Researchers investigated spin waves in films containing periodic antiparallel domains. Magnetic AFM measurements helped reveal a high-frequency mode that propagated along the domain stripes and could be reprogrammed by electric currents.
Transmitting information via spin waves in ordered magnetic materials could provide a new paradigm for nonvolatile logic and memory, with benefits including higher speed and lower power consumption. Antiferromagnetic-type spin waves are especially attractive for this purpose, but they have proven difficult to achieve in practice.
A team of researchers at Beihang University and other institutions in China, the U.S., and the Netherlands explored spin-wave propagation in thin films of the oxide ceramic La0.67Sr0.33MnO3 (LSMO). LMSO films naturally form periodic domains of alternating up and down magnetization about 100 nm wide.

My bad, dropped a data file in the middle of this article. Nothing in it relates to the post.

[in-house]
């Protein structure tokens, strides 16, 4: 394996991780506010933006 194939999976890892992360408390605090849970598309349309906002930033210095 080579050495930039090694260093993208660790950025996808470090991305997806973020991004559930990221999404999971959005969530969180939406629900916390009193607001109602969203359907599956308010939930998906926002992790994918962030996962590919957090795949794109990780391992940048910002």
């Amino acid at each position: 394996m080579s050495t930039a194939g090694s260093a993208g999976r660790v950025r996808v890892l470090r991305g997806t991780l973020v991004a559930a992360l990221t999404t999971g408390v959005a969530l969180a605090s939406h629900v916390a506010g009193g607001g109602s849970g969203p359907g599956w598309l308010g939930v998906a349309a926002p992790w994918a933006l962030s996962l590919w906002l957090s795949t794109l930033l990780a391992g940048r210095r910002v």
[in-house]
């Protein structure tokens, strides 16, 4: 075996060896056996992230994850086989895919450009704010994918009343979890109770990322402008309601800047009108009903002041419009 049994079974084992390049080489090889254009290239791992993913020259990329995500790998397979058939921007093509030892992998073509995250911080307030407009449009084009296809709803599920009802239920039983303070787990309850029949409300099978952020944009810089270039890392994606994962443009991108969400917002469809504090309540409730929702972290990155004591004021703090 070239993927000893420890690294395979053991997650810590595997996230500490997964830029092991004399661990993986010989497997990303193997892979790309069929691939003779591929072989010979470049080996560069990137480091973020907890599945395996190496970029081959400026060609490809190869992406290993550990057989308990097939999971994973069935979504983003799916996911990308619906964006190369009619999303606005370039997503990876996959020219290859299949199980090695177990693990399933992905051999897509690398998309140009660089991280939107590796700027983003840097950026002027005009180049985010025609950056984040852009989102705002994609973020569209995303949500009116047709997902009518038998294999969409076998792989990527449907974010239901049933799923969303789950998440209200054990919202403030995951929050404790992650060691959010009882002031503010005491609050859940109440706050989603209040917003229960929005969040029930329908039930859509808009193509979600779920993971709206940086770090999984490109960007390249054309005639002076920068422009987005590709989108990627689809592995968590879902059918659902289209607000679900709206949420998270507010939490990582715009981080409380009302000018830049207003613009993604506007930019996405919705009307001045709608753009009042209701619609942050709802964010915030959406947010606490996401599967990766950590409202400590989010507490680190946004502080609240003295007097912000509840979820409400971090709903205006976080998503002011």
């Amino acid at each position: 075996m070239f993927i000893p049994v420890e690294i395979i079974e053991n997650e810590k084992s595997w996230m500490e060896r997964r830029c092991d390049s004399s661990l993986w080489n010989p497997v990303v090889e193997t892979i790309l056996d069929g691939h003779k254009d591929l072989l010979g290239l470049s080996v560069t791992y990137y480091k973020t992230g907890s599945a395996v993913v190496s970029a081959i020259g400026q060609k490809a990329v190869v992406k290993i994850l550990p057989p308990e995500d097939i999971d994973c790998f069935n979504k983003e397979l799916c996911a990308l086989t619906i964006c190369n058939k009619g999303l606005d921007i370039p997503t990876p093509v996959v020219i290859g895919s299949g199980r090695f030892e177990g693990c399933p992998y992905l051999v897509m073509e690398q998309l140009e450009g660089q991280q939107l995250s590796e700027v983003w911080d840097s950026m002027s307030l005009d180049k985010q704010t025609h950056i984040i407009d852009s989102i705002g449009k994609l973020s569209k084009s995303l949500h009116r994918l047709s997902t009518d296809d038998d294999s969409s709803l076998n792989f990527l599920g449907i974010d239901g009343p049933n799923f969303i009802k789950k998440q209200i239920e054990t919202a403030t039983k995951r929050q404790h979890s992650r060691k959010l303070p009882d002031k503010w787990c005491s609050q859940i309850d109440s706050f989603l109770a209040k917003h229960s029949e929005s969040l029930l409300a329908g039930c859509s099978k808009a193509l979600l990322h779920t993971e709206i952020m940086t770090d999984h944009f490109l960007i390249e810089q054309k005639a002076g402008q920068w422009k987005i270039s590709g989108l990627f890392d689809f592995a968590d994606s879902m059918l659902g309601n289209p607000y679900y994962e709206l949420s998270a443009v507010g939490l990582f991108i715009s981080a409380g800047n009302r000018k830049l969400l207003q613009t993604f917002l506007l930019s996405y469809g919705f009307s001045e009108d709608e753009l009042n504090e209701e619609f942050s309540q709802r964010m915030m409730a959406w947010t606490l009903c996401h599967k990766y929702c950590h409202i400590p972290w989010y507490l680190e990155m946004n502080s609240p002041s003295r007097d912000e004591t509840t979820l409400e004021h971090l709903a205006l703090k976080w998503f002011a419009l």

Experiments and modelling indicated a high-frequency (~10 GHz), antiferromagnetic-type spin wave propagating along the domain stripes. Nanoscale magnetic AFM imaging showed the stripe domain alignment could be rotated by varying the angle θ of the initial applied magnetic field. Further experiments also showed the domain orientation could be reprogrammed by applying small pulses of electric current.
By demonstrating how to excite spin waves and electrically control their propagation, the results open the door to reconfigurable spin-wave devices for applications in spintronics and magnonics.
The periodic nanodomains were sensed with magnetic force microscopy (MFM) using an MFP-3D Infinity AFM and a cantilever tip coated with a CoCr magnetic film. A Variable Field Module (VFM) was used to form the nanodomains by applying a magnetic field of 150 mT for 1 s. The ability to apply in-plane and out-of-plane fields with adjustable amplitude and angle makes the VFM a versatile tool for magnetics research. And unlike other commercial AFM solutions, it uses permanent magnets that produce no heat, thermal drift, or mechanical vibration.